Velvet worm

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Peripatidae
Peripatopsidae

The velvet worms (Onychophora — literally "claw bearers", also known as Protracheata) are a minor ecdysozoan phylum. The segmented caterpillar-like organisms have tiny eyes, antennae, multiple pairs of legs and slime glands. Most common in tropical regions of the Southern Hemisphere, they prey on smaller animals such as insects, which they catch by squirting an adhesive slime. In modern zoology, they are particularly renowned for their curious mating behaviour and for bearing live young. They are becoming increasingly popular as pets due to their bizarre appearance and eating habits.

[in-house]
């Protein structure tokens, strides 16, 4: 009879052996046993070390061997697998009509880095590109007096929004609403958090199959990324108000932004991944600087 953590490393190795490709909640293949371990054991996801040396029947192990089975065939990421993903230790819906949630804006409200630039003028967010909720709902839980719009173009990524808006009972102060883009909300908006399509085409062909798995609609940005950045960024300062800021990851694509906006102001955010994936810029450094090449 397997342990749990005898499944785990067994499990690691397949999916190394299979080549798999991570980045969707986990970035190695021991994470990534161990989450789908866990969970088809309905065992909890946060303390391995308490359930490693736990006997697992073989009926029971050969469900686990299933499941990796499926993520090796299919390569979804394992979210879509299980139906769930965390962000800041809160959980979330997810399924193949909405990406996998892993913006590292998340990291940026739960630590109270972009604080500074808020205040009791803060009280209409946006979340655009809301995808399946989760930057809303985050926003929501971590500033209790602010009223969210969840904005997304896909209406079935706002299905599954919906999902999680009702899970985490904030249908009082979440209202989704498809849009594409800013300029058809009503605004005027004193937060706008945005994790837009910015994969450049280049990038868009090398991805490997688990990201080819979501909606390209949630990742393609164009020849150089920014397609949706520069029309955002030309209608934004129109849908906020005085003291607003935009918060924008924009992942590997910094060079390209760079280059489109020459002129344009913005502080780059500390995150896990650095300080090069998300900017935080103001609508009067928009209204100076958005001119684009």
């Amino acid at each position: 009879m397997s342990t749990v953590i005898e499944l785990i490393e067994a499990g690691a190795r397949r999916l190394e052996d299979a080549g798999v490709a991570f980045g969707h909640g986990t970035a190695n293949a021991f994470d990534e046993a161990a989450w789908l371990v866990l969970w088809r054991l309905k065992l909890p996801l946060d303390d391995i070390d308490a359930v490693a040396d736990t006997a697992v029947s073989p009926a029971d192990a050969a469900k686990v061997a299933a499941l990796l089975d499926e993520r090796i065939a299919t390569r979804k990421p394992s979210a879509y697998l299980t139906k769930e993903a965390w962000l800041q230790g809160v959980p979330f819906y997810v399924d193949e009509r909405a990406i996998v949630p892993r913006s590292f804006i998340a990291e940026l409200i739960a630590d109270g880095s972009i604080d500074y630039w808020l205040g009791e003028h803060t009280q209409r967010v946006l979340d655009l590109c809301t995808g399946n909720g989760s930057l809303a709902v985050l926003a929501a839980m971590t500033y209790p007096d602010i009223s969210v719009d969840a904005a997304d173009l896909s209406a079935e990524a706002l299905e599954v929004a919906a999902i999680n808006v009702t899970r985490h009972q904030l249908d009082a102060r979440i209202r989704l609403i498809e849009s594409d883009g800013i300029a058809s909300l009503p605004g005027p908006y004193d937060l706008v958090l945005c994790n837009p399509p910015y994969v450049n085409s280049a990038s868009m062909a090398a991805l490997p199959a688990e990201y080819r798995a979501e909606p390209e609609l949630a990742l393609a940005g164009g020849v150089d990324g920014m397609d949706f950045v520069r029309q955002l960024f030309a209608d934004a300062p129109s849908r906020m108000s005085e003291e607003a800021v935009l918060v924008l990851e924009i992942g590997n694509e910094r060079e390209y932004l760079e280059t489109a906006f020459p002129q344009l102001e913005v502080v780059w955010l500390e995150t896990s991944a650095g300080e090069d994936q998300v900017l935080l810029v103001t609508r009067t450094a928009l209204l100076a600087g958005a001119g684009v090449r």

The two extant families of velvet worms are Peripatidae and Peripatopsidae. They show a peculiar distribution, with the peripatids being predominantly equatorial and tropical, while the peripatopsids are all found in what used to be Gondwanaland.[1]

Formerly considered part of tracheata,[2] velvet worms are now considered close relatives of the Arthropoda and Tardigrada, with which they form the taxon Panarthropoda. This makes them of palaeontological interest, as they can help to reconstruct the ancestral arthropod.

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